Woman Who Blamed Son's Cancer on Pesticide Exposure Settles Suit

Monsanto Charged $2 Billion In Damages For Weed Killer Roundup Cancer Lawsuit

Photo: Getty Images

LOS ANGELES (CNS) - Bayer/Monsanto reached a settlement with a Walnut woman who alleged that her son's exposure to the pesticide Roundup was the cause of his rare form of cancer.

A Los Angeles Superior Court jury on Oct. 5 had found that her son Ezra's exposure to Roundup was not a substantial factor in causing his cancer. Judge Daniel J. Buckley was scheduled to hear her lawyers' motion for a new trial on Tuesday when the resolution was announced. No terms were divulged.

Roundup has been blamed for causing non-Hodgkins lymphoma in thousands of people since Bayer bought Roundup's maker, Monsanto, in 2018 for $63 million.

Clark, 42, brought her suit in December 2020. Ezra was 4 years old when he was diagnosed in 2016 with Burkitt's lymphoma, a rare form of non-Hodgkin's lymphoma. He is now 10 years old.

Clark testified her son was often with her in the back yard of their family home on Fuero Drive when she sprayed Roundup. She alleged Bayer/Monsanto did not adequately warn her of the cancer risks of using glyphosate, the active ingredient in Roundup.

``He got exposed every weekend for a couple of years,'' Fletcher Trammell, one of Clark's lawyers, told jurors during opening statements.

Clark was unaware at the time, but her son was autistic and would commonly cling to her while she was using the herbicide, Trammell said. The boy's autism also made him shun clothing because of sensory processing issues and he commonly wore little more than a diaper, according to Trammell. The exposure ended in 2016 when the boy began vomiting and having diarrhea and doctors later found a large mass in his stomach, Trammell said.

Trammell said the Clark family had no history of lymphoma and that Destiny Clark's other three children, who stayed inside while she sprayed Roundup, did not contract Burkitt's lymphoma.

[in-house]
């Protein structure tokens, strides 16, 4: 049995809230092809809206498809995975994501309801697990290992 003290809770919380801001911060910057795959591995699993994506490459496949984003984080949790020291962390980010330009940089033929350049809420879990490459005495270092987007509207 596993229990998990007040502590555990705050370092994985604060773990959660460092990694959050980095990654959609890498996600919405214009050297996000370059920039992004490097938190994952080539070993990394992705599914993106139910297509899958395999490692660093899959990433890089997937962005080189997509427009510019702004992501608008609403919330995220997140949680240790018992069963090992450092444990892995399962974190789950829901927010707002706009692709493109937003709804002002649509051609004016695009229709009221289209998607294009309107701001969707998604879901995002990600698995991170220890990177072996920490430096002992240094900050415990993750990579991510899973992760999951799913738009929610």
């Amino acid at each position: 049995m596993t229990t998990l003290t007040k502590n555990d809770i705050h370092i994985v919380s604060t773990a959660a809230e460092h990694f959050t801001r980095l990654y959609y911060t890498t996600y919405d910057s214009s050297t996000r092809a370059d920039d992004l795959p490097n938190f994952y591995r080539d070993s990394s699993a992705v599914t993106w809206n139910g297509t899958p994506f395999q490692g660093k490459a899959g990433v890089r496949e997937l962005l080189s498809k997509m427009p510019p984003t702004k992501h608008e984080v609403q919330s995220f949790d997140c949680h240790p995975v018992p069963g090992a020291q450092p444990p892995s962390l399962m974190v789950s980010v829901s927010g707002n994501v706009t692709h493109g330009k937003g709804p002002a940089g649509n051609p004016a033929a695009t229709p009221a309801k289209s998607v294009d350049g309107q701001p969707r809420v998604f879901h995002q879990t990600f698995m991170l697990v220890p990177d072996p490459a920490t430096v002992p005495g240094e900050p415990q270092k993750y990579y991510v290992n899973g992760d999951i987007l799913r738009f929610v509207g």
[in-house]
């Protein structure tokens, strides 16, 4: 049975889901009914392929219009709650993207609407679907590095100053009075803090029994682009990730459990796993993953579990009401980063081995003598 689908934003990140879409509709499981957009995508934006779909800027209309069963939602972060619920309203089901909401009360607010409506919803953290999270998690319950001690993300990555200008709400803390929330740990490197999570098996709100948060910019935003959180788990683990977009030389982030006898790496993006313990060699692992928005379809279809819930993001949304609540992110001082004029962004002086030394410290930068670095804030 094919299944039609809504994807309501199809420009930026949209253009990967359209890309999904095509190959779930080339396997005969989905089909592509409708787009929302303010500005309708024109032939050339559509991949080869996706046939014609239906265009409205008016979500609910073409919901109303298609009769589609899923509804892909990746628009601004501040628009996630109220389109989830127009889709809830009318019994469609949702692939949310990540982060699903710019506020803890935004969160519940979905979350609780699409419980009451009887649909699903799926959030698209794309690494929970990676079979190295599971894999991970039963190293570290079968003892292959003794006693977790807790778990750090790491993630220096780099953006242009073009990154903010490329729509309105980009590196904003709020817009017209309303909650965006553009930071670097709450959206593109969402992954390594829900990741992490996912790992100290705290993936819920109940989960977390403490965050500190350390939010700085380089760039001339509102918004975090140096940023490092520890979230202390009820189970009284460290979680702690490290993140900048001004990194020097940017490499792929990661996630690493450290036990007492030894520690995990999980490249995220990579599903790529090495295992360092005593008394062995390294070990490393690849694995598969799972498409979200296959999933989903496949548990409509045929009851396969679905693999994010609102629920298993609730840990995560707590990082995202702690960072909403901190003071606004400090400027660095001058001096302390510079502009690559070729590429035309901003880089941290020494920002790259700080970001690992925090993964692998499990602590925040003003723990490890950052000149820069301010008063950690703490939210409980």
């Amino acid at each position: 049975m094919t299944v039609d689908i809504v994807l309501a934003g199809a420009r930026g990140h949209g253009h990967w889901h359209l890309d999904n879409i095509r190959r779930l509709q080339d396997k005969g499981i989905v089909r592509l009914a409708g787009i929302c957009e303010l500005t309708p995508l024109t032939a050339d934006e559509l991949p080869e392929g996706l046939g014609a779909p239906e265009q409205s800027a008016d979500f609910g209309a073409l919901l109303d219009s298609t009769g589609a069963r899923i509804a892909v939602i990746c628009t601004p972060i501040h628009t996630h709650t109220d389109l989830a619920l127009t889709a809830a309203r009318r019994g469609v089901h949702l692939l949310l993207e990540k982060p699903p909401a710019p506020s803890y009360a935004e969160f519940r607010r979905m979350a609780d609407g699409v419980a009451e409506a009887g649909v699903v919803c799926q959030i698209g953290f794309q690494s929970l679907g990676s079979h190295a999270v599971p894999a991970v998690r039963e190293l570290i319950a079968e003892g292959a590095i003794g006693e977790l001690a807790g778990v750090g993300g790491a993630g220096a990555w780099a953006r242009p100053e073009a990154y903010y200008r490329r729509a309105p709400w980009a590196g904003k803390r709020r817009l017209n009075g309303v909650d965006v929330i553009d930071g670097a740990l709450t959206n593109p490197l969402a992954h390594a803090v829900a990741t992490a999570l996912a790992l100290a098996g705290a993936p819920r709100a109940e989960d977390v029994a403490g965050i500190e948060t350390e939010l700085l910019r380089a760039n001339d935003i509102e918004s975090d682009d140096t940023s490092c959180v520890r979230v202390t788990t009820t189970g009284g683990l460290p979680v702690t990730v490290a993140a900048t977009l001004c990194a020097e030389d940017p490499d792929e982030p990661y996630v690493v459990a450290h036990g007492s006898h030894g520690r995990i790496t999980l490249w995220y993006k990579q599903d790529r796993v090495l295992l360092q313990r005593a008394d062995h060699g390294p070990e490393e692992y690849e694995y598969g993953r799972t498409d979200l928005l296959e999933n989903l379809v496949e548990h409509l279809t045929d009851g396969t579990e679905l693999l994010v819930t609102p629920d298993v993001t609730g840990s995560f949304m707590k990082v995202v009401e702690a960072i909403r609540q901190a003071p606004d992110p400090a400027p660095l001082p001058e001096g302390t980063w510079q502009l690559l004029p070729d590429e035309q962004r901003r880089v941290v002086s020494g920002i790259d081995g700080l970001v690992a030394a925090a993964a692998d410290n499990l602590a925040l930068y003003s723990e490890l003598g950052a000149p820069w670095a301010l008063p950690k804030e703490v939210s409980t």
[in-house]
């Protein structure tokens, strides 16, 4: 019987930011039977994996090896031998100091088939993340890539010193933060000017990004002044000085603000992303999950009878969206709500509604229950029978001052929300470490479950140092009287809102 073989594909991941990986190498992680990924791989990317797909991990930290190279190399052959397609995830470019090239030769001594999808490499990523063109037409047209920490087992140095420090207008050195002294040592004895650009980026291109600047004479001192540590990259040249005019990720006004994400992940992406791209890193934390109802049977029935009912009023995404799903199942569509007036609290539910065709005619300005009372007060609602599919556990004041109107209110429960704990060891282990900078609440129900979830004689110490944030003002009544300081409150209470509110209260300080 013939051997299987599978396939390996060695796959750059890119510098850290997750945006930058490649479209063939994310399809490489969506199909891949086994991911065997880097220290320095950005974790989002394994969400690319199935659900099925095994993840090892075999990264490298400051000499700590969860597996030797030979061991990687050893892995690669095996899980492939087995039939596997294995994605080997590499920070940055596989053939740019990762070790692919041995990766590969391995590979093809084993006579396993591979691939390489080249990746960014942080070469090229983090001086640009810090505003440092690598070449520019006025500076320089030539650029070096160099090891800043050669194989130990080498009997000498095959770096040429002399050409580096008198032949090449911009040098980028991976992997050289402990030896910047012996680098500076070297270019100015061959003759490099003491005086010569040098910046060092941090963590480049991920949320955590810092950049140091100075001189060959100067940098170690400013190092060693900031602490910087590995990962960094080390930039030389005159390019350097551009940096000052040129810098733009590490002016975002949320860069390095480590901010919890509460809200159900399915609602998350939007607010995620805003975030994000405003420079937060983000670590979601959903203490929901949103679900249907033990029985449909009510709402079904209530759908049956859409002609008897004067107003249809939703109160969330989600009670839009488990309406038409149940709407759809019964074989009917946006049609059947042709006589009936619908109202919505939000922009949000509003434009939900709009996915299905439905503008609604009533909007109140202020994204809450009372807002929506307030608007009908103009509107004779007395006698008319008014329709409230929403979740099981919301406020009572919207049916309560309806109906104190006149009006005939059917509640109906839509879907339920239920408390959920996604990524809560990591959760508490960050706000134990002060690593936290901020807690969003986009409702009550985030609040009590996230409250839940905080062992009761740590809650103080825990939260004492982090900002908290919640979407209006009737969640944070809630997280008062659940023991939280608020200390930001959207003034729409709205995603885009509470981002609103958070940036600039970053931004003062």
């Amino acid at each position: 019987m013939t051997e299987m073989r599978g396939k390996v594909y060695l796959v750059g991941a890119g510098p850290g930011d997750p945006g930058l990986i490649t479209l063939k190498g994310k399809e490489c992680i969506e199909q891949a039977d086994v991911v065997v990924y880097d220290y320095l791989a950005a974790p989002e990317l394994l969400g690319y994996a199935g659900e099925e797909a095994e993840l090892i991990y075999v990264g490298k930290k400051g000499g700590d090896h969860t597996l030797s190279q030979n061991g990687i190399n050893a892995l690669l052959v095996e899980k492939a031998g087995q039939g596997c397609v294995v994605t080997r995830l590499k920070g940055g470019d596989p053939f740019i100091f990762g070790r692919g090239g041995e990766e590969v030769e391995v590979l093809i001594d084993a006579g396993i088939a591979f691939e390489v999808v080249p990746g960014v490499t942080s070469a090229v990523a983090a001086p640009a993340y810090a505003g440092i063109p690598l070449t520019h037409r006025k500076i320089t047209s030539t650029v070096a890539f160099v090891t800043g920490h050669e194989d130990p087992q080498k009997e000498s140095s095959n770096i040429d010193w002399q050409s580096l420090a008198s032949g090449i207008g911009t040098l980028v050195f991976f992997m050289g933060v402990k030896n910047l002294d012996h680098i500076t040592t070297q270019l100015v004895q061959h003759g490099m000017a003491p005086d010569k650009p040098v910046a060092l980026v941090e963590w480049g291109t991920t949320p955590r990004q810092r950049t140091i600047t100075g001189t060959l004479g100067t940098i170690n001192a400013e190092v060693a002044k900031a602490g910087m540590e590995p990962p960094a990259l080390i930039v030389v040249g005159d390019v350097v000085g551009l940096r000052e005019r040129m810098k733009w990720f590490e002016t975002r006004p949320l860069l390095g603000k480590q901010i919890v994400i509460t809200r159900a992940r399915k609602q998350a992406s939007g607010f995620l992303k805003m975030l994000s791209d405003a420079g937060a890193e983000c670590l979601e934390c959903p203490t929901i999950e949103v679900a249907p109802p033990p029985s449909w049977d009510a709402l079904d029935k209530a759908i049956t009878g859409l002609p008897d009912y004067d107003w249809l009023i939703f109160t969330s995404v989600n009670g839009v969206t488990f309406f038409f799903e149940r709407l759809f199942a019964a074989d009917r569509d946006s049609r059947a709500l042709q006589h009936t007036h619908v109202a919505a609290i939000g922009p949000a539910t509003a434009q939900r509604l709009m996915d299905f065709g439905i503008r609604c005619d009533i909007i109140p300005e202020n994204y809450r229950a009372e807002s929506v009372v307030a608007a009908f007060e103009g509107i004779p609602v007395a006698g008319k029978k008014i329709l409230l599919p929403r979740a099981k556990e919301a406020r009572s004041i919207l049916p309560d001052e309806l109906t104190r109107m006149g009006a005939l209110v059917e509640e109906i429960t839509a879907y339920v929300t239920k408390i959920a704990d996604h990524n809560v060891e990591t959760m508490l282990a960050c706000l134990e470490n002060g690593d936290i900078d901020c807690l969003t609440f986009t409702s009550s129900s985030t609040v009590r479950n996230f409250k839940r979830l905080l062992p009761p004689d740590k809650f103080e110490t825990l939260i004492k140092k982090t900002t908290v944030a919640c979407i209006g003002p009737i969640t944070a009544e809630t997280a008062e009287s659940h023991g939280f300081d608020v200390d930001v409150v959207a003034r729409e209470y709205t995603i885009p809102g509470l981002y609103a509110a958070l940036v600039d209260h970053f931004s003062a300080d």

However, Monsanto attorney Brian Steckloff told jurors the Environmental Protection Agency has concluded that glyphosate is not likely to be carcinogenic to humans and that is why Roundup can still be bought in stores. He rejected Trammell's argument that the EPA was only concerned with the effects of glyphosate on food and pesticide spraying of crops, arguing that the agency had examined all aspects of its possible effects.

Steckloff also said that children typically do not get cancer from environmental exposure and that Destiny Clark's own family members undermined much of her argument during their deposition testimony, with some saying they did not see anyone spraying Roundup around Ezra.

While Destiny Clark maintains her parents bought her multiple bottles of Roundup a year, her father, Charles Crenshaw, testified that he only bought about two bottles annually, Steckloff said.

Ezra's condition, the most common type of pediatric cancer, was probably caused by mutations in his DNA, Steckloff said

``While we have great sympathy for Ezra Clark and his family, the jury carefully considered the science applicable to this case and determined that Roundup was not the cause of his illness,'' Bayer said in a statement after the verdict.

Photo: Getty Images

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